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Security Efforts Make This Game One of a Kind

January 30, 2002|DIANE PUCIN | TIMES STAFF WRITER

NEW ORLEANS — Outside the Superdome Tuesday afternoon, city workers sawed off the tops of trees.

They weren't cutting off dead limbs. They were clearing space for FBI sharpshooters.

Sunday's Super Bowl XXXVI is the first sporting event in U.S. history to be designated a National Special Security Event. There have only been 11 other National Special Security Events--things like presidential inaugurations and United Nations gatherings.

But in the aftermath of the Sept. 11 terrorist attack, the Super Bowl, and, starting next week, the Olympics, have become the focus of the most massive security efforts ever undertaken in conjunction with sporting events in the United States.

Today, the Superdome resembles an onion, with layers of fences and barriers protecting the arena and the surrounding streets. No cars will be allowed within three blocks of the dome. The Superdome parking garage and its 5,000 spaces will be closed as of Thursday.

It's just as well, because starting today, the five main roads nearest the stadium will be either partially or totally closed. The Superdome exits and entrances from Interstate 10 will also be closed.

Banned from the dome will be: umbrellas, coolers, backpacks, strollers, any bag bigger than a purse, binocular and camera cases, camcorders, cameras with lenses longer than six inches and diaper bags (unless you can also produce the baby.)

Also on the taboo list are Frisbees, banners, noisemakers, bottles and cans, and that favorite accoutrements of the well-dressed football fan--the big, foam No. 1 finger. There were many sighs of relief when the Green Bay Packers were eliminated because no federal, state or city agency wanted to tell Packer fans that foam Cheeseheads would not be allowed. Californians will be distressed to know that beach balls are also banned.

More than 2,000 security people will be in place in and around the Superdome for the game Sunday.

Security forces have conducted mock drills imitating every imaginable disaster that might happen, even trying to simulate the sudden onset of a mysterious illness striking thousands of people inside the stadium.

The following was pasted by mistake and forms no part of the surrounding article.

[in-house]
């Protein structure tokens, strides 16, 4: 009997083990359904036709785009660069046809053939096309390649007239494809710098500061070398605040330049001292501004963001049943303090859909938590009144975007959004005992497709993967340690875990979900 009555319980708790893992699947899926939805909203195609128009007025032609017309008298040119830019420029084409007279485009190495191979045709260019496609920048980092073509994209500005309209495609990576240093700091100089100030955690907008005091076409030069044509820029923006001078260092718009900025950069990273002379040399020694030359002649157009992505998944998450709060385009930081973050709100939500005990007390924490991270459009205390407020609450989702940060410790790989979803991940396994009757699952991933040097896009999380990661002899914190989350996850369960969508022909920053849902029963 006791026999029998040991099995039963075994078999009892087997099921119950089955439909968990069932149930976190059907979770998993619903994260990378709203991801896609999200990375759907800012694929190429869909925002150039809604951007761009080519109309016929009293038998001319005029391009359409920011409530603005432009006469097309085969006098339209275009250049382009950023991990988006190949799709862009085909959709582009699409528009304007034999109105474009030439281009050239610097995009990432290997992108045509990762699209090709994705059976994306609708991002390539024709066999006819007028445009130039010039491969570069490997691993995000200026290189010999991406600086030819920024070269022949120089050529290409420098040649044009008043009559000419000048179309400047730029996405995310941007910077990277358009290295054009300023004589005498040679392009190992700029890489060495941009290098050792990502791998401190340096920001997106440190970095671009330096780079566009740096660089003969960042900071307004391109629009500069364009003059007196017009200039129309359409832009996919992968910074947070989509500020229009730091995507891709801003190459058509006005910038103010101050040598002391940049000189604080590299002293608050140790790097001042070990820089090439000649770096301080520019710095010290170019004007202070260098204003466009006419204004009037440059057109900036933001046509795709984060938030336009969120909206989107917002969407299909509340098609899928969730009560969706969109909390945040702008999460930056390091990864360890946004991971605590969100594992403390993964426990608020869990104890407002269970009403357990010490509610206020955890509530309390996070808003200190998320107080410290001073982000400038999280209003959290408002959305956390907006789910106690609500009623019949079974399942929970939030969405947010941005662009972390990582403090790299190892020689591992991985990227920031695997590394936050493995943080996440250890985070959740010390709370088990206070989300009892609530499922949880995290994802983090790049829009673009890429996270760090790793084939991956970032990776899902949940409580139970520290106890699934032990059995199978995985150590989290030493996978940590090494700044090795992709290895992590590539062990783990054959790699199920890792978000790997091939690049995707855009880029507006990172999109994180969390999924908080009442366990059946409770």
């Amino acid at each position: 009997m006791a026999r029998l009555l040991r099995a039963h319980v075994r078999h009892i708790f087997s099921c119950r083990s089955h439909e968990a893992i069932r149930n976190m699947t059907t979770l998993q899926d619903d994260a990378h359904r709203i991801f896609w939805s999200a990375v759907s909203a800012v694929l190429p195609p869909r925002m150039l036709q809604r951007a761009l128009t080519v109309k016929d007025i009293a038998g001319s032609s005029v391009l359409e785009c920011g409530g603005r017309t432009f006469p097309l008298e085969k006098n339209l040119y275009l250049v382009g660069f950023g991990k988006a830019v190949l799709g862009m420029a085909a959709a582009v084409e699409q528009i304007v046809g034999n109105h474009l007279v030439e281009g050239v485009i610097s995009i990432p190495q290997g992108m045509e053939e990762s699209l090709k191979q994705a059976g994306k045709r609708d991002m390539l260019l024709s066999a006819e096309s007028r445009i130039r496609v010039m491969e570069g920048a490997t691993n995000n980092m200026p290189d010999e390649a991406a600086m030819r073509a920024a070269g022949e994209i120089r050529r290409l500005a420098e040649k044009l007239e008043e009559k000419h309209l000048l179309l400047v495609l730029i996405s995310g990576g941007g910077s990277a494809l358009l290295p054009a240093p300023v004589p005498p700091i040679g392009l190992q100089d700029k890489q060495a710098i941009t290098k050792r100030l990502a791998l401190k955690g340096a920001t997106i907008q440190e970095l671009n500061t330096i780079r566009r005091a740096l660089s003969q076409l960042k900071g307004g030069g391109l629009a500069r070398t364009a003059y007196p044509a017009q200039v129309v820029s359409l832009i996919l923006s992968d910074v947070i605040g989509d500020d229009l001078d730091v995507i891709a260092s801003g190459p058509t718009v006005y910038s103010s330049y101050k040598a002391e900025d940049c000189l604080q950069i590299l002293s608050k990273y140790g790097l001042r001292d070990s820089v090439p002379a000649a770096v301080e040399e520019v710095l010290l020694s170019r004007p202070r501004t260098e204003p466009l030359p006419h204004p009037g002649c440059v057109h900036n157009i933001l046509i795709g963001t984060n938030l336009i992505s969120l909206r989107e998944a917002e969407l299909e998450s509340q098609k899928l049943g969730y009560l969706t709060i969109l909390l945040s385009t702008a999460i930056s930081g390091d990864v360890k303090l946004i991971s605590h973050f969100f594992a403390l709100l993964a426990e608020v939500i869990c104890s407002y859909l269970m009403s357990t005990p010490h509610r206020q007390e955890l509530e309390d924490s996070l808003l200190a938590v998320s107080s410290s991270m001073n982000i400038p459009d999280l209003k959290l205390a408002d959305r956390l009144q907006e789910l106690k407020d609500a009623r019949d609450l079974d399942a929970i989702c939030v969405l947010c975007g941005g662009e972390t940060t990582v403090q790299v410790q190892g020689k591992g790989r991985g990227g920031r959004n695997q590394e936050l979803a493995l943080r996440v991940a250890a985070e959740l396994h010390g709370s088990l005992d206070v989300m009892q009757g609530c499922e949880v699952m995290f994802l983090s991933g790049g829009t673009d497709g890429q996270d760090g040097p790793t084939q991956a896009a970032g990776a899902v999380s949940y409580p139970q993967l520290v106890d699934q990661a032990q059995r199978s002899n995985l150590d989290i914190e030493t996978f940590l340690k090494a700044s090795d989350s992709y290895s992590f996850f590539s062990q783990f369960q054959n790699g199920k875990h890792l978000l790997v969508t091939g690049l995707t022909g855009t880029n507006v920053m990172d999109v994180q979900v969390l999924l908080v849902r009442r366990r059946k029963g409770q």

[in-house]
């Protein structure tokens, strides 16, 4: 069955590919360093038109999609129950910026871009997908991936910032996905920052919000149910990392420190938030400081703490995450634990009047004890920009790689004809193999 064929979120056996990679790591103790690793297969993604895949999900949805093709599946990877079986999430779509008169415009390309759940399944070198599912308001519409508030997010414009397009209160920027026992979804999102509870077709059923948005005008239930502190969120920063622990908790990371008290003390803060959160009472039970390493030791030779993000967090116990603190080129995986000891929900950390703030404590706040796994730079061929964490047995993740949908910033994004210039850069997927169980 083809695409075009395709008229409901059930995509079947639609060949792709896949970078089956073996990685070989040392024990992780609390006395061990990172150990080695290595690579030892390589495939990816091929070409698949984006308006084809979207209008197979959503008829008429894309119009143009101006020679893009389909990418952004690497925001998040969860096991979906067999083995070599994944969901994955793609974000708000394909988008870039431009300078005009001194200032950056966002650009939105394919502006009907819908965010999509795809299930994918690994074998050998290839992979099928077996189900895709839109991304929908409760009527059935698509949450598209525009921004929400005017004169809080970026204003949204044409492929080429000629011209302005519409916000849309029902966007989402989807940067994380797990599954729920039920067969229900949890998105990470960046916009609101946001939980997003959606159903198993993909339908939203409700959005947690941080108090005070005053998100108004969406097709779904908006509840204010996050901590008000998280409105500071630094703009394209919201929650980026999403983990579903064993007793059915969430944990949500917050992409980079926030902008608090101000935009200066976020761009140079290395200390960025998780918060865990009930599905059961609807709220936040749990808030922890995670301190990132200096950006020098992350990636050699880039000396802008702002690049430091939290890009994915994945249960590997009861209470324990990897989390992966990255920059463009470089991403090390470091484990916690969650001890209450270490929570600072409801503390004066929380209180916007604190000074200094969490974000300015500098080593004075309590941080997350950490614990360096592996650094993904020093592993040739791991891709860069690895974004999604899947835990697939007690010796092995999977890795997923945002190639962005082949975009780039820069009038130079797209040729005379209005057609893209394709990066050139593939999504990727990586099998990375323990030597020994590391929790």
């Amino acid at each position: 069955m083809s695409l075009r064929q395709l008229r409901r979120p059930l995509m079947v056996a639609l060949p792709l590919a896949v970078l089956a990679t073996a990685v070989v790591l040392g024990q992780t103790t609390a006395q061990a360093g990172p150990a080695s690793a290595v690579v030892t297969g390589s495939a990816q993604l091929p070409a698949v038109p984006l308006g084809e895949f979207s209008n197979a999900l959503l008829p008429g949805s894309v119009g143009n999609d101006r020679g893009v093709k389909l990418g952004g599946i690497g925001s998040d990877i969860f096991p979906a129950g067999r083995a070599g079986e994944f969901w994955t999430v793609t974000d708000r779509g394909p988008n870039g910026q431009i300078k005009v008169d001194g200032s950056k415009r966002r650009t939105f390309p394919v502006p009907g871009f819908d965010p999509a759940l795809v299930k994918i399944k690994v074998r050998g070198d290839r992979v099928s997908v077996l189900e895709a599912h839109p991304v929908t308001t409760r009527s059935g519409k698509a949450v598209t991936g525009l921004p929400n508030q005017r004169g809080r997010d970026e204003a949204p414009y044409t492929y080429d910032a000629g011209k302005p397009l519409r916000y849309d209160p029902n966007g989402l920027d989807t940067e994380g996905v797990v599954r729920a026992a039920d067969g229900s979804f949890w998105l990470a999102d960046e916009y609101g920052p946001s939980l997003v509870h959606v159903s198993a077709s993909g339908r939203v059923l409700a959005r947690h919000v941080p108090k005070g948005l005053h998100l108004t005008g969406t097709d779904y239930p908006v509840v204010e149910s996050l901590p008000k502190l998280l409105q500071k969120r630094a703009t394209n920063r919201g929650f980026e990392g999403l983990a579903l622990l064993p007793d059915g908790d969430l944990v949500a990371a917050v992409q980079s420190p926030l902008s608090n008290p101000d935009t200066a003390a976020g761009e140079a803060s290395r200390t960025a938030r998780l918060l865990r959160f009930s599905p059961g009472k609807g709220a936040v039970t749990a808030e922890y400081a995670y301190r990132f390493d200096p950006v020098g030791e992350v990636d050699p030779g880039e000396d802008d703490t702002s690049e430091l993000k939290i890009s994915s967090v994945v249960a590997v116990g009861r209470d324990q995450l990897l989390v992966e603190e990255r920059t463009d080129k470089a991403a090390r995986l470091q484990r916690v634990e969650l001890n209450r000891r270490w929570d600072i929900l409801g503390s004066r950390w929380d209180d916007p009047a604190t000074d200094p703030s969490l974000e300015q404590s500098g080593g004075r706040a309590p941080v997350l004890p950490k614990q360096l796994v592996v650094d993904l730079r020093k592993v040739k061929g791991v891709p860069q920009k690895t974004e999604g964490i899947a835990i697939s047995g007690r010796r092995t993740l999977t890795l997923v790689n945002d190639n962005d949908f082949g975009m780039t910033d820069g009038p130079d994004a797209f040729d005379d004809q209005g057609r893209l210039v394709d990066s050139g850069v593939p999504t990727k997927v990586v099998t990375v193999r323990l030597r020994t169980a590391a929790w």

The teams were warned that any player with an outstanding arrest warrant would not be allowed into the dome, and any player or owner who is used to being accompanied by a bodyguard carrying a weapon would need to become unused to having a weapon-wearing bodyguard.

In addition to protecting the Superdome, a total of 48 agencies--including the Secret Service, FBI, Louisiana National Guard and local police--must protect the hotels housing the St. Louis Rams, the New England Patriots, NFL officials and more than 3,000 media representatives. They must also protect the streets of the French Quarter where hundreds of thousands of fans celebrating the Super Bowl and Mardi Gras will walk day and night for the next five days.

"Compared to previous Super Bowls," said Milt Ahlerich, NFL vice president of security, "the measures we've taken to protect the players and the fans have not increased a little bit. They have increased by huge degrees of magnitude."

When the Super Bowl was designated a National Special Security Event, the responsibility for coordinating security measures was taken out of the hands of local law enforcement and given to the Secret Service. And Mike James, U.S. Secret Service special agent, is the man in charge.

Superdome gates will be opened five hours before the game Sunday. James urged fans to arrive when those gates open. There will be three security points where people will be searched.

"The best scenario," James said, "is if a person arrives carrying only his ticket."

There will be hand searches and the same sort of magnetic security wands travelers find at airports. Anyone carrying electronic items such as cell phones or pagers will be subject to longer, more intense checks. "Please," Ahlerich said, "on this one day, leave your cell phone at home."

There will be a no-fly zone over the Superdome on Super Sunday. Only fighter jets will be seen in the sky above the game.

There will be SWAT teams, FBI agents and state troopers, both in uniform and out, walking through every hall, catwalk and corridor inside and outside the arena. There will be sharpshooters with trained eyes encircling the outside of the Superdome.

One security official at the dome Tuesday said, "My best advice? Come early, come naked."

He was kidding, but not by much.

It is not only the arena that is going to watched. The U.S. Coast Guard and U.S. Customs Service as well as the New Orleans Harbor Police are charged with securing dozens of miles of Mississippi riverfront filled with cargo ships.

"We want to send a strong message," New Orleans Mayor Marc Morial said, "that New Orleans is the safest place in America."

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